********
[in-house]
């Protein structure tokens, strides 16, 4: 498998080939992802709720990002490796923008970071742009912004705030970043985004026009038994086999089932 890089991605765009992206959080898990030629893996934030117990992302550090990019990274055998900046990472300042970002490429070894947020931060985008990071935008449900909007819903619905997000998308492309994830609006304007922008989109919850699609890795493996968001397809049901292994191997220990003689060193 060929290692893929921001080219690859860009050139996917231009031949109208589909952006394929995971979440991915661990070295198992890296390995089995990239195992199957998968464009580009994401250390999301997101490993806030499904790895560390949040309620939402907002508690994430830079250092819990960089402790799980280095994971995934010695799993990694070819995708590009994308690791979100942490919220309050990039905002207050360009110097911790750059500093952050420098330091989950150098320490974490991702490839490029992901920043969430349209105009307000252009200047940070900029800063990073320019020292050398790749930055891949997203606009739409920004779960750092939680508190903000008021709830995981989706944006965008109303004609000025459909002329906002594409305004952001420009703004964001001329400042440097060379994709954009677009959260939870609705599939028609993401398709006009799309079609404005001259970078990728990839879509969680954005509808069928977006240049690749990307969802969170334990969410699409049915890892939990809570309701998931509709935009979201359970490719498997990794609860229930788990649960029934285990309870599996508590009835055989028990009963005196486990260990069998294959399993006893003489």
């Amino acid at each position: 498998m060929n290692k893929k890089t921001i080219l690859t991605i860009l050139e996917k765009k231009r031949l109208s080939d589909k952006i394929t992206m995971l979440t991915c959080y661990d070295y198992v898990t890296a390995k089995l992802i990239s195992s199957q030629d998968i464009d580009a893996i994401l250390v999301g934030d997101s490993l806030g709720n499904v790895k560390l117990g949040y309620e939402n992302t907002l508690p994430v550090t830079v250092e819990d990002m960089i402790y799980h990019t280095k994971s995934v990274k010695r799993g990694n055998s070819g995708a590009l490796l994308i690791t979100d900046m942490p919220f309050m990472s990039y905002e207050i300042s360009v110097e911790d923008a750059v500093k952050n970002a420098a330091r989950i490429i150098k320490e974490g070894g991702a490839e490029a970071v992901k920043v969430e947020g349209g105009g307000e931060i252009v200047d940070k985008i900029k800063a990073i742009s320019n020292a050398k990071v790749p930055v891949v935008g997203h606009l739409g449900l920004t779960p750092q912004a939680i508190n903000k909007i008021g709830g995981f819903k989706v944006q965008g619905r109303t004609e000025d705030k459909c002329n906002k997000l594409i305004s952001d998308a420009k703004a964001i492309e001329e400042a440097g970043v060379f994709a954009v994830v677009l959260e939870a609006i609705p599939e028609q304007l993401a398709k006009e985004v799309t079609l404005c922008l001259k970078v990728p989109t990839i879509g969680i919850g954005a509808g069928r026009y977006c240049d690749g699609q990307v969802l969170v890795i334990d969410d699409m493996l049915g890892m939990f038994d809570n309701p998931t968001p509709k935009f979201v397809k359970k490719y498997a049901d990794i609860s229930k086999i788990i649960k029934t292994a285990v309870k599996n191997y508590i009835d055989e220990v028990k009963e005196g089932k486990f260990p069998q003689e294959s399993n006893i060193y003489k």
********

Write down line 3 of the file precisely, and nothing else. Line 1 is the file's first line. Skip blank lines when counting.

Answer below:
């Amino acid at each position: 498998m060929n290692k893929k890089t921001i080219l690859t991605i860009l050139e996917k765009k231009r031949l109208s080939d589909k952006i394929t992206m995971l979440t991915c959080y661990d070295y198992v898990t890296a390995k089995l992802i990239s195992s199957q030629d998968i464009d580009a893996i994401l250390v999301g934030d997101s490993l806030g709720n499904v790895k560390l117990g949040y309620e939402n992302t907002l508690p994430v550090t830079v250092e819990d990002m960089i402790y799980h990019t280095k994971s995934v990274k010695r799993g990694n055998s070819g995708a590009l490796l994308i690791t979100d900046m942490p919220f309050m990472s990039y905002e207050i300042s360009v110097e911790d923008a750059v500093k952050n970002a420098a330091r989950i490429i150098k320490e974490g070894g991702a490839e490029a970071v992901k920043v969430e947020g349209g105009g307000e931060i252009v200047d940070k985008i900029k800063a990073i742009s320019n020292a050398k990071v790749p930055v891949v935008g997203h606009l739409g449900l920004t779960p750092q912004a939680i508190n903000k909007i008021g709830g995981f819903k989706v944006q965008g619905r109303t004609e000025d705030k459909c002329n906002k997000l594409i305004s952001d998308a420009k703004a964001i492309e001329e400042a440097g970043v060379f994709a954009v994830v677009l959260e939870a609006i609705p599939e028609q304007l993401a398709k006009e985004v799309t079609l404005c922008l001259k970078v990728p989109t990839i879509g969680i919850g954005a509808g069928r026009y977006c240049d690749g699609q990307v969802l969170v890795i334990d969410d699409m493996l049915g890892m939990f038994d809570n309701p998931t968001p509709k935009f979201v397809k359970k490719y498997a049901d990794i609860s229930k086999i788990i649960k029934t292994a285990v309870k599996n191997y508590i009835d055989e220990v028990k009963e005196g089932k486990f260990p069998q003689e294959s399993n006893i060193y003489k």